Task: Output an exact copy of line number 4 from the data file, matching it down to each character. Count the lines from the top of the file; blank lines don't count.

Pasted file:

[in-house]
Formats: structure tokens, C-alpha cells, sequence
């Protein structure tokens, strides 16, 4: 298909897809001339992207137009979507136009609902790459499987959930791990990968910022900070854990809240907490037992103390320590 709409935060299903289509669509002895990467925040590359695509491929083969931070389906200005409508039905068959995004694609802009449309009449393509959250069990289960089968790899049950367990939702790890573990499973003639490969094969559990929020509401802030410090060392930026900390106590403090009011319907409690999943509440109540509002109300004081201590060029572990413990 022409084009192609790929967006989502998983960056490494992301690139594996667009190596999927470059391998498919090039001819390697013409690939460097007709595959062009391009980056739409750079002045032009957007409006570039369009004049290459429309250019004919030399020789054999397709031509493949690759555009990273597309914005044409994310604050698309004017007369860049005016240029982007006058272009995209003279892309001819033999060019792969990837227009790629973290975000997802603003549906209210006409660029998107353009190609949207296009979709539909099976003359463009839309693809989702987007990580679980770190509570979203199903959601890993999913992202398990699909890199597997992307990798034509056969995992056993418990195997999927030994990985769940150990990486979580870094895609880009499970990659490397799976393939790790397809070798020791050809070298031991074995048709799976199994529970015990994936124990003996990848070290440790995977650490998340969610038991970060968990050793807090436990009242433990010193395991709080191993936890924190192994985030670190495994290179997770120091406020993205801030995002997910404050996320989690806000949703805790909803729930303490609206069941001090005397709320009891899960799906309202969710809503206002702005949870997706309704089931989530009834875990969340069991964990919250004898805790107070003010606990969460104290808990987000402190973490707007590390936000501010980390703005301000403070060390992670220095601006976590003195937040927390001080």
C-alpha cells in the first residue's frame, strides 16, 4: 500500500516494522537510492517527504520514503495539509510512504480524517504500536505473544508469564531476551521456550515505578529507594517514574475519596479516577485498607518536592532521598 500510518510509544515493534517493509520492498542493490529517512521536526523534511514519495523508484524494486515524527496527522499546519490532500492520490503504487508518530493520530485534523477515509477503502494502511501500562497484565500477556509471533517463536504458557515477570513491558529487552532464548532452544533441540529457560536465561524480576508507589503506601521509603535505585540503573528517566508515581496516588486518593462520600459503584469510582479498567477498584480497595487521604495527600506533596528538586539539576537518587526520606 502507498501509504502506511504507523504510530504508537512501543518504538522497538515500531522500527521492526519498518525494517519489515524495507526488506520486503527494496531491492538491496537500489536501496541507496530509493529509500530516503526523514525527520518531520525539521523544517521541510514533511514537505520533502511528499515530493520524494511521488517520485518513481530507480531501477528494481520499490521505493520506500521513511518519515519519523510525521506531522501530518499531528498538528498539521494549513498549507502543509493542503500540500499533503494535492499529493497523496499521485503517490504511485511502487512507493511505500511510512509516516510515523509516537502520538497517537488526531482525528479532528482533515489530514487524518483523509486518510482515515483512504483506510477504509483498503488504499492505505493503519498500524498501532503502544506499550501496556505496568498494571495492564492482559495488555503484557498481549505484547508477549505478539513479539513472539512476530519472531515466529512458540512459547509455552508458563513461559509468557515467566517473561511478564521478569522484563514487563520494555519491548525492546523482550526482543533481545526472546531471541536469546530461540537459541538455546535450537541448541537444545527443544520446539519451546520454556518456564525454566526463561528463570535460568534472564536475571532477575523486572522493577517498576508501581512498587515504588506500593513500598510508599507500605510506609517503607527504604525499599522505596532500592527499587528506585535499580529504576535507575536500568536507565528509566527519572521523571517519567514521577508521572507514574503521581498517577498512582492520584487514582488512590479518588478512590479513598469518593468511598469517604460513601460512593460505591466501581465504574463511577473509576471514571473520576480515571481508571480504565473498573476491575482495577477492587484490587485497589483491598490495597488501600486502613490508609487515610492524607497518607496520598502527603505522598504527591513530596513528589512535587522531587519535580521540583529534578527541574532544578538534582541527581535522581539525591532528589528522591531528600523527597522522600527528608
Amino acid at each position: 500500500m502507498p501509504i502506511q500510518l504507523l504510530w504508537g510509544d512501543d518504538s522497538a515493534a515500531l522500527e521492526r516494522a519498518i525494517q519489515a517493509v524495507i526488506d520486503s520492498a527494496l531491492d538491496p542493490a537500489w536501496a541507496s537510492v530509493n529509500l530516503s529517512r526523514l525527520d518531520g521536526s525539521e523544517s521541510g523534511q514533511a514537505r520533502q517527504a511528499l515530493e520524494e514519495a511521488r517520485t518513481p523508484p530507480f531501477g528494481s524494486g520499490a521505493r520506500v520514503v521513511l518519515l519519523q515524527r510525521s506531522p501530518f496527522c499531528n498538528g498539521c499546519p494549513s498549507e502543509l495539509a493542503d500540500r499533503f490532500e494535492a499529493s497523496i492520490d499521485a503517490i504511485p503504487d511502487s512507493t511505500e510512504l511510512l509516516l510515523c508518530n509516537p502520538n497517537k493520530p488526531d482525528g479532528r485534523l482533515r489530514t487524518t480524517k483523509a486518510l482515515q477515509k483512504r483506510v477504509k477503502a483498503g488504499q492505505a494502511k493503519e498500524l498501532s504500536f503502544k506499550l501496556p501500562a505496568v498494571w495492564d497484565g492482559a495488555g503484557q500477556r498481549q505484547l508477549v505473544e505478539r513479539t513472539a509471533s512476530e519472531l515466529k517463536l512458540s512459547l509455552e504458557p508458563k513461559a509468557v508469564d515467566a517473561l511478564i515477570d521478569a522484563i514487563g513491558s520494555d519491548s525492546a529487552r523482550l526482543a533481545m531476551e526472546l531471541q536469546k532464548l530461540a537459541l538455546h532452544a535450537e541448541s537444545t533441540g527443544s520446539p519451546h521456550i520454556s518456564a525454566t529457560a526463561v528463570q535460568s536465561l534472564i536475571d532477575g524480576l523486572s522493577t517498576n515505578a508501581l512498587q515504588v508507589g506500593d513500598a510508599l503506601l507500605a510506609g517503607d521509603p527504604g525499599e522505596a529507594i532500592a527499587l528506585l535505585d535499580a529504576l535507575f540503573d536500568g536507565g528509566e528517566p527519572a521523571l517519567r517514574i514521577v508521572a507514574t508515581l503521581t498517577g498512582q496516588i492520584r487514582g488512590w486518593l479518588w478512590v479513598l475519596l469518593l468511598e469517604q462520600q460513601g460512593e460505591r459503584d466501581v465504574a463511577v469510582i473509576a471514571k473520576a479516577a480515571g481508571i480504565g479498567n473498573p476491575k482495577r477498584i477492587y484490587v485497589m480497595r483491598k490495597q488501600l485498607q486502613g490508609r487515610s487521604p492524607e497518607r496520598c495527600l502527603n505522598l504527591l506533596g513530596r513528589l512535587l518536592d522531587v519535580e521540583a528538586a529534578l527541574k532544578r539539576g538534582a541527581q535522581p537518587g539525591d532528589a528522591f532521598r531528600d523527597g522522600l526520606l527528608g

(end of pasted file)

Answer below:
C-alpha cells in the first residue's frame, strides 16, 4: 500500500516494522537510492517527504520514503495539509510512504480524517504500536505473544508469564531476551521456550515505578529507594517514574475519596479516577485498607518536592532521598 500510518510509544515493534517493509520492498542493490529517512521536526523534511514519495523508484524494486515524527496527522499546519490532500492520490503504487508518530493520530485534523477515509477503502494502511501500562497484565500477556509471533517463536504458557515477570513491558529487552532464548532452544533441540529457560536465561524480576508507589503506601521509603535505585540503573528517566508515581496516588486518593462520600459503584469510582479498567477498584480497595487521604495527600506533596528538586539539576537518587526520606 502507498501509504502506511504507523504510530504508537512501543518504538522497538515500531522500527521492526519498518525494517519489515524495507526488506520486503527494496531491492538491496537500489536501496541507496530509493529509500530516503526523514525527520518531520525539521523544517521541510514533511514537505520533502511528499515530493520524494511521488517520485518513481530507480531501477528494481520499490521505493520506500521513511518519515519519523510525521506531522501530518499531528498538528498539521494549513498549507502543509493542503500540500499533503494535492499529493497523496499521485503517490504511485511502487512507493511505500511510512509516516510515523509516537502520538497517537488526531482525528479532528482533515489530514487524518483523509486518510482515515483512504483506510477504509483498503488504499492505505493503519498500524498501532503502544506499550501496556505496568498494571495492564492482559495488555503484557498481549505484547508477549505478539513479539513472539512476530519472531515466529512458540512459547509455552508458563513461559509468557515467566517473561511478564521478569522484563514487563520494555519491548525492546523482550526482543533481545526472546531471541536469546530461540537459541538455546535450537541448541537444545527443544520446539519451546520454556518456564525454566526463561528463570535460568534472564536475571532477575523486572522493577517498576508501581512498587515504588506500593513500598510508599507500605510506609517503607527504604525499599522505596532500592527499587528506585535499580529504576535507575536500568536507565528509566527519572521523571517519567514521577508521572507514574503521581498517577498512582492520584487514582488512590479518588478512590479513598469518593468511598469517604460513601460512593460505591466501581465504574463511577473509576471514571473520576480515571481508571480504565473498573476491575482495577477492587484490587485497589483491598490495597488501600486502613490508609487515610492524607497518607496520598502527603505522598504527591513530596513528589512535587522531587519535580521540583529534578527541574532544578538534582541527581535522581539525591532528589528522591531528600523527597522522600527528608